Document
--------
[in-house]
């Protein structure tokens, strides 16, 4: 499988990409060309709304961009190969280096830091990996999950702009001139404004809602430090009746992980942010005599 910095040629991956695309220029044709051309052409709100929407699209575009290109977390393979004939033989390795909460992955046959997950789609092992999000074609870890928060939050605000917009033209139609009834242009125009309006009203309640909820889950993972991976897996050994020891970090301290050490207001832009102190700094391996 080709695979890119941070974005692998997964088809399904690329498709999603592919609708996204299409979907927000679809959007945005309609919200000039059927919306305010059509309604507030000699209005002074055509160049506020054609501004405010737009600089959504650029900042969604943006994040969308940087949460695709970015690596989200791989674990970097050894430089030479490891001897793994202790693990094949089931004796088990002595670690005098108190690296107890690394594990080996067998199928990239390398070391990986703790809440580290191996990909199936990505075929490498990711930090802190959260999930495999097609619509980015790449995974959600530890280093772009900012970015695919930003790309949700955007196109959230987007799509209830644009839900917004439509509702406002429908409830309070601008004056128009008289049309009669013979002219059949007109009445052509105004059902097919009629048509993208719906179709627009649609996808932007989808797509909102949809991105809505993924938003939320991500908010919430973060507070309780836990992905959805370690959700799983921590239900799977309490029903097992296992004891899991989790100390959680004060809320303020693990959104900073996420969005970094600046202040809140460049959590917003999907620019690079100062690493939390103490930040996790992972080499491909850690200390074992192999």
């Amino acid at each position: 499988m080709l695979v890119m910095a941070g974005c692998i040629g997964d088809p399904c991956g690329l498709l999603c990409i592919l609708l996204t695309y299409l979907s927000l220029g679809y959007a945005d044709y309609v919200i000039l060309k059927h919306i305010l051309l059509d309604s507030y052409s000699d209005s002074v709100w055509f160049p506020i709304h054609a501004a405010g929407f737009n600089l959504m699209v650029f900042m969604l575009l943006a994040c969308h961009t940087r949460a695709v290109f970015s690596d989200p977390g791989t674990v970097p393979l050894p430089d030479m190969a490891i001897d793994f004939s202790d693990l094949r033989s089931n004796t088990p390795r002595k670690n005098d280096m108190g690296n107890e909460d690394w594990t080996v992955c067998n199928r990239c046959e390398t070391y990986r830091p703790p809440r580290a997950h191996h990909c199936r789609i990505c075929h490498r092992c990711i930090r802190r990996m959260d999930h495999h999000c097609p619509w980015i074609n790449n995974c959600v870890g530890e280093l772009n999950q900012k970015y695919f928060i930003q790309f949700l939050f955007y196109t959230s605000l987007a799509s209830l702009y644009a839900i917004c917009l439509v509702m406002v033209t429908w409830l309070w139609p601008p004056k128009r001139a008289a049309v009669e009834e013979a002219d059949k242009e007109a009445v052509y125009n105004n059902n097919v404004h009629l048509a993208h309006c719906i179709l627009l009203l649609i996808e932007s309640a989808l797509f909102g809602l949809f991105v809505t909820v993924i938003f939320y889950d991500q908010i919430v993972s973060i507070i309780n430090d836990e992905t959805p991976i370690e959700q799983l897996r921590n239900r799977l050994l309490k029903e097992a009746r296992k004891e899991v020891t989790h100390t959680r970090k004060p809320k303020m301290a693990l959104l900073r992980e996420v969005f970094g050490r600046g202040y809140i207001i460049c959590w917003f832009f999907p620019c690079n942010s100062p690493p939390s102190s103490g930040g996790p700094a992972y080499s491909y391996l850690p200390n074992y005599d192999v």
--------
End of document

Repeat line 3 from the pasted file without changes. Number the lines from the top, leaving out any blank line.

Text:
């Amino acid at each position: 499988m080709l695979v890119m910095a941070g974005c692998i040629g997964d088809p399904c991956g690329l498709l999603c990409i592919l609708l996204t695309y299409l979907s927000l220029g679809y959007a945005d044709y309609v919200i000039l060309k059927h919306i305010l051309l059509d309604s507030y052409s000699d209005s002074v709100w055509f160049p506020i709304h054609a501004a405010g929407f737009n600089l959504m699209v650029f900042m969604l575009l943006a994040c969308h961009t940087r949460a695709v290109f970015s690596d989200p977390g791989t674990v970097p393979l050894p430089d030479m190969a490891i001897d793994f004939s202790d693990l094949r033989s089931n004796t088990p390795r002595k670690n005098d280096m108190g690296n107890e909460d690394w594990t080996v992955c067998n199928r990239c046959e390398t070391y990986r830091p703790p809440r580290a997950h191996h990909c199936r789609i990505c075929h490498r092992c990711i930090r802190r990996m959260d999930h495999h999000c097609p619509w980015i074609n790449n995974c959600v870890g530890e280093l772009n999950q900012k970015y695919f928060i930003q790309f949700l939050f955007y196109t959230s605000l987007a799509s209830l702009y644009a839900i917004c917009l439509v509702m406002v033209t429908w409830l309070w139609p601008p004056k128009r001139a008289a049309v009669e009834e013979a002219d059949k242009e007109a009445v052509y125009n105004n059902n097919v404004h009629l048509a993208h309006c719906i179709l627009l009203l649609i996808e932007s309640a989808l797509f909102g809602l949809f991105v809505t909820v993924i938003f939320y889950d991500q908010i919430v993972s973060i507070i309780n430090d836990e992905t959805p991976i370690e959700q799983l897996r921590n239900r799977l050994l309490k029903e097992a009746r296992k004891e899991v020891t989790h100390t959680r970090k004060p809320k303020m301290a693990l959104l900073r992980e996420v969005f970094g050490r600046g202040y809140i207001i460049c959590w917003f832009f999907p620019c690079n942010s100062p690493p939390s102190s103490g930040g996790p700094a992972y080499s491909y391996l850690p200390n074992y005599d192999v």